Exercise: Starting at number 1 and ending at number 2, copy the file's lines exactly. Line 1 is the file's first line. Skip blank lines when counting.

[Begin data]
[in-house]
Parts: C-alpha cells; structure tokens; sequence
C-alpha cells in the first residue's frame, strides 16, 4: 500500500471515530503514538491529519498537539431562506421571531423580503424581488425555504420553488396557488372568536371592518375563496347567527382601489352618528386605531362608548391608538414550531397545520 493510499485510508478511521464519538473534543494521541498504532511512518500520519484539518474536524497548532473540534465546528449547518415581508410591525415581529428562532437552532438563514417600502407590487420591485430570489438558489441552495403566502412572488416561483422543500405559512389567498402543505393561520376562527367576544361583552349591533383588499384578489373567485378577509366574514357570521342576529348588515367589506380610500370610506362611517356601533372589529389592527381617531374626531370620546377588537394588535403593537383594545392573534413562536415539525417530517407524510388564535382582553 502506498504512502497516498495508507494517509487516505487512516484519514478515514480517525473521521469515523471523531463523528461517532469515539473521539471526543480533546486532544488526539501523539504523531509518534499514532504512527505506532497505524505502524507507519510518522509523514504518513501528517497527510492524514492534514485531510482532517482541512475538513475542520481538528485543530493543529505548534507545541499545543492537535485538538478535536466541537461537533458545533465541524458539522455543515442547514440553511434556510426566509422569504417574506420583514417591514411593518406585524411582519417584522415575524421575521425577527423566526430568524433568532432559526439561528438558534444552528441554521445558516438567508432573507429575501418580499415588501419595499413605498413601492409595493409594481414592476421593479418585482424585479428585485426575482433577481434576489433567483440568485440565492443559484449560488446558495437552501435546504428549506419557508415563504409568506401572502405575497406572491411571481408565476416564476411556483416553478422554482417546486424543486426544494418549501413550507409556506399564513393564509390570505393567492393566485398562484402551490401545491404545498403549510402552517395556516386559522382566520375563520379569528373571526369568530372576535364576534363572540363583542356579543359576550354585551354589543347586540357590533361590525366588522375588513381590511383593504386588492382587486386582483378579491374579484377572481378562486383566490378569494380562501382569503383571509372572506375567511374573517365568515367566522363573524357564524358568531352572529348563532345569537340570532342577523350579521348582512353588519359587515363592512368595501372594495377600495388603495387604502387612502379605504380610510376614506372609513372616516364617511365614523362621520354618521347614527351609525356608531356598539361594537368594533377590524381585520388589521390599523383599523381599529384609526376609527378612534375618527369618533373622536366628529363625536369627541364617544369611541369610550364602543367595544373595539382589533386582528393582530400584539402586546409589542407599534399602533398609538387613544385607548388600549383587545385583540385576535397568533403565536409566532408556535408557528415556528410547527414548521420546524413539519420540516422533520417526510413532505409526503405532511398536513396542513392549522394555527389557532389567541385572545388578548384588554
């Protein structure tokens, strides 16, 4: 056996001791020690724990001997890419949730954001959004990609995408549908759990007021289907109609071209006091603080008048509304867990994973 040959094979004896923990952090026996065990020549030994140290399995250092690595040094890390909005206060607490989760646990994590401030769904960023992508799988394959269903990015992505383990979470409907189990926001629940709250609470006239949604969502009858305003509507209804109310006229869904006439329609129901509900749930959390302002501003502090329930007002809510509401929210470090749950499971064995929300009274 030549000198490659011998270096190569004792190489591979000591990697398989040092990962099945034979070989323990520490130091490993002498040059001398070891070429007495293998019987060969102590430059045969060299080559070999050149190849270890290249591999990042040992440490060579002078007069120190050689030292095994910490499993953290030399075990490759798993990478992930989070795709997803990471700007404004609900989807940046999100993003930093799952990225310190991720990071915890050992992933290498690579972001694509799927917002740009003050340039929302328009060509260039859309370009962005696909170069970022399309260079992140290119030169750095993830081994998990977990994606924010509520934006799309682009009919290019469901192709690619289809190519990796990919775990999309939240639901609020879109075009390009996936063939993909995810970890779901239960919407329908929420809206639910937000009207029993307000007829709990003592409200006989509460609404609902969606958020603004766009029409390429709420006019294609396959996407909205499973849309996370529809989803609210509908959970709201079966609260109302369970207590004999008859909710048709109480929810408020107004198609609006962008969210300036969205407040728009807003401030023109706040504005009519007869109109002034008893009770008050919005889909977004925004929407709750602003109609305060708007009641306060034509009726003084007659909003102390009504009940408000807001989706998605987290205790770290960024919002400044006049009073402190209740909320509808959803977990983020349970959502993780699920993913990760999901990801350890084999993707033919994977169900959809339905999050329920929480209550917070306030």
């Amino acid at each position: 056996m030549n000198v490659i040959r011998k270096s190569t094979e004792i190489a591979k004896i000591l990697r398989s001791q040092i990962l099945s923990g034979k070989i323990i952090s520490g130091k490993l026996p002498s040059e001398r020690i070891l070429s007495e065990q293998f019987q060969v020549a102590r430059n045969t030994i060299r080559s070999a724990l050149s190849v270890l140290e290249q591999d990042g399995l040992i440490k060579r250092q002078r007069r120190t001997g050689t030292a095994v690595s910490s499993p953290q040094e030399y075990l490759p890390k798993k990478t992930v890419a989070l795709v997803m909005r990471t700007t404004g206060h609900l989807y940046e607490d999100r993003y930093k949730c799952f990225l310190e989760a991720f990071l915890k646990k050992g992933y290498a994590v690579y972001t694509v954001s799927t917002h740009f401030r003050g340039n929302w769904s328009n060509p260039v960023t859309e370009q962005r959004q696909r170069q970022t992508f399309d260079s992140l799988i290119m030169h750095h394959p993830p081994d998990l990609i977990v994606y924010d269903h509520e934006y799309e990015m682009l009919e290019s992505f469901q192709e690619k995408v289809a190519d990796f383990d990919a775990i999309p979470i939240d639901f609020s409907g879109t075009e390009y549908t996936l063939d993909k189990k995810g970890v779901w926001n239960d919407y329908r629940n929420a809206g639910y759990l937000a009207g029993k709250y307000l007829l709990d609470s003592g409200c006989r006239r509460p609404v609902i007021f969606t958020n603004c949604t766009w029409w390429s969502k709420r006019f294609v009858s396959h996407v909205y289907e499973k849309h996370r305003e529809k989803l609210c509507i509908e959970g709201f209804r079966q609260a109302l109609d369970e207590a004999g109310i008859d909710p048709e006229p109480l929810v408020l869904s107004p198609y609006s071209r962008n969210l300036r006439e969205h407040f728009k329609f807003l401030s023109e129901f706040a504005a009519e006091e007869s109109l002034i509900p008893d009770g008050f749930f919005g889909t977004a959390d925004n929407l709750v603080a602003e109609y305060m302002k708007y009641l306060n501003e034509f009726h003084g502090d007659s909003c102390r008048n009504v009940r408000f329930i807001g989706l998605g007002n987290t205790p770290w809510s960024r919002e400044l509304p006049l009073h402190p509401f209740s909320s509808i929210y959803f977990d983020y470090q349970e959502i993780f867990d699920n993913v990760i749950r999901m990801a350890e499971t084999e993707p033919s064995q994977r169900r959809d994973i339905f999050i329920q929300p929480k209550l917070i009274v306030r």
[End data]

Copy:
[in-house]
Parts: C-alpha cells; structure tokens; sequence